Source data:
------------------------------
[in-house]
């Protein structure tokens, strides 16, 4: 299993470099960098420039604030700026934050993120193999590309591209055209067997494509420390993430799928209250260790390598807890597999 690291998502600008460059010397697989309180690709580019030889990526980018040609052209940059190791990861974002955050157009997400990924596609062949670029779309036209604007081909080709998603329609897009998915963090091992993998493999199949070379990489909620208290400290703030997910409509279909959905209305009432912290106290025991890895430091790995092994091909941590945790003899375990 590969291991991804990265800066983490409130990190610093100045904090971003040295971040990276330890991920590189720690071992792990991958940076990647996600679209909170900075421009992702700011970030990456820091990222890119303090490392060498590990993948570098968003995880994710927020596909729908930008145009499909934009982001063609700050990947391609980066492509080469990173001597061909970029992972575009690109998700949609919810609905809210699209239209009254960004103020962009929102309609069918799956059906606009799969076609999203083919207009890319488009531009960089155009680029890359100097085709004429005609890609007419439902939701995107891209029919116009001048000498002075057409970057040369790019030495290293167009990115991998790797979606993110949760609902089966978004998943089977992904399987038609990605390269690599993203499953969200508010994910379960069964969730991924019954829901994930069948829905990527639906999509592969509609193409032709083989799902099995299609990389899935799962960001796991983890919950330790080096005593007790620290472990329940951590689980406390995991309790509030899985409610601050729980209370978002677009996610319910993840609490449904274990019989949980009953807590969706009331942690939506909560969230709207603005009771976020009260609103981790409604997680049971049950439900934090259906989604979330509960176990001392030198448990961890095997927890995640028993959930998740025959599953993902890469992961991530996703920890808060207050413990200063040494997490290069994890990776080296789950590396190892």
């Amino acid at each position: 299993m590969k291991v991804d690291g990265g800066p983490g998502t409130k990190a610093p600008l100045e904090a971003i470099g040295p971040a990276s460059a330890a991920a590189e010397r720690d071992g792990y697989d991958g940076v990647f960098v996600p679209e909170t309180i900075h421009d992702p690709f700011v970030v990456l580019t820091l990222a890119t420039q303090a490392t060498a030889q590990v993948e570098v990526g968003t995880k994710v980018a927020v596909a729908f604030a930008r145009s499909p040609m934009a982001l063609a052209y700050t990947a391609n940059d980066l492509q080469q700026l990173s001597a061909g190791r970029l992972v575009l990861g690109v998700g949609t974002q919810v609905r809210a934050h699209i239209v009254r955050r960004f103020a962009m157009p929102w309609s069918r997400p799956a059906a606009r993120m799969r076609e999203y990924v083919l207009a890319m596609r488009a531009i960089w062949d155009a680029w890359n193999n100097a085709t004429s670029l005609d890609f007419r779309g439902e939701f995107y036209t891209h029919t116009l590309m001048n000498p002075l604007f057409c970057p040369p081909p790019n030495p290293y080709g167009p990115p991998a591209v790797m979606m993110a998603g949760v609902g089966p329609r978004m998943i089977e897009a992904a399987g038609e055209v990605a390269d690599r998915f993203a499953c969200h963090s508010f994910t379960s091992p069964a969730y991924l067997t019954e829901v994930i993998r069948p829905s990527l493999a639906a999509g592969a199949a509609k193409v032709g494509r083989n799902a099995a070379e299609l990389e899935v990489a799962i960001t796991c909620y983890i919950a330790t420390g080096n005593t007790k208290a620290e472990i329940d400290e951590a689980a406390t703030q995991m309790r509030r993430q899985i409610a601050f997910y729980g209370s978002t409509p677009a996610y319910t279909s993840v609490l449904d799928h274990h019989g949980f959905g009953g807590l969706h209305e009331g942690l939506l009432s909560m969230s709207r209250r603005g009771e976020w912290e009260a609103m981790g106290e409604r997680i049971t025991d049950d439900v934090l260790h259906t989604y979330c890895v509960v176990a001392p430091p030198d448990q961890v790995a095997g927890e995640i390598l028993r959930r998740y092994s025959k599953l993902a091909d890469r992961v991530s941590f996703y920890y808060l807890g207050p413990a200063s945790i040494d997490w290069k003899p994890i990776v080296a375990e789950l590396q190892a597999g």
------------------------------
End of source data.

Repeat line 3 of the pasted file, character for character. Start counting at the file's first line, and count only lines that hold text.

């Amino acid at each position: 299993m590969k291991v991804d690291g990265g800066p983490g998502t409130k990190a610093p600008l100045e904090a971003i470099g040295p971040a990276s460059a330890a991920a590189e010397r720690d071992g792990y697989d991958g940076v990647f960098v996600p679209e909170t309180i900075h421009d992702p690709f700011v970030v990456l580019t820091l990222a890119t420039q303090a490392t060498a030889q590990v993948e570098v990526g968003t995880k994710v980018a927020v596909a729908f604030a930008r145009s499909p040609m934009a982001l063609a052209y700050t990947a391609n940059d980066l492509q080469q700026l990173s001597a061909g190791r970029l992972v575009l990861g690109v998700g949609t974002q919810v609905r809210a934050h699209i239209v009254r955050r960004f103020a962009m157009p929102w309609s069918r997400p799956a059906a606009r993120m799969r076609e999203y990924v083919l207009a890319m596609r488009a531009i960089w062949d155009a680029w890359n193999n100097a085709t004429s670029l005609d890609f007419r779309g439902e939701f995107y036209t891209h029919t116009l590309m001048n000498p002075l604007f057409c970057p040369p081909p790019n030495p290293y080709g167009p990115p991998a591209v790797m979606m993110a998603g949760v609902g089966p329609r978004m998943i089977e897009a992904a399987g038609e055209v990605a390269d690599r998915f993203a499953c969200h963090s508010f994910t379960s091992p069964a969730y991924l067997t019954e829901v994930i993998r069948p829905s990527l493999a639906a999509g592969a199949a509609k193409v032709g494509r083989n799902a099995a070379e299609l990389e899935v990489a799962i960001t796991c909620y983890i919950a330790t420390g080096n005593t007790k208290a620290e472990i329940d400290e951590a689980a406390t703030q995991m309790r509030r993430q899985i409610a601050f997910y729980g209370s978002t409509p677009a996610y319910t279909s993840v609490l449904d799928h274990h019989g949980f959905g009953g807590l969706h209305e009331g942690l939506l009432s909560m969230s709207r209250r603005g009771e976020w912290e009260a609103m981790g106290e409604r997680i049971t025991d049950d439900v934090l260790h259906t989604y979330c890895v509960v176990a001392p430091p030198d448990q961890v790995a095997g927890e995640i390598l028993r959930r998740y092994s025959k599953l993902a091909d890469r992961v991530s941590f996703y920890y808060l807890g207050p413990a200063s945790i040494d997490w290069k003899p994890i990776v080296a375990e789950l590396q190892a597999g």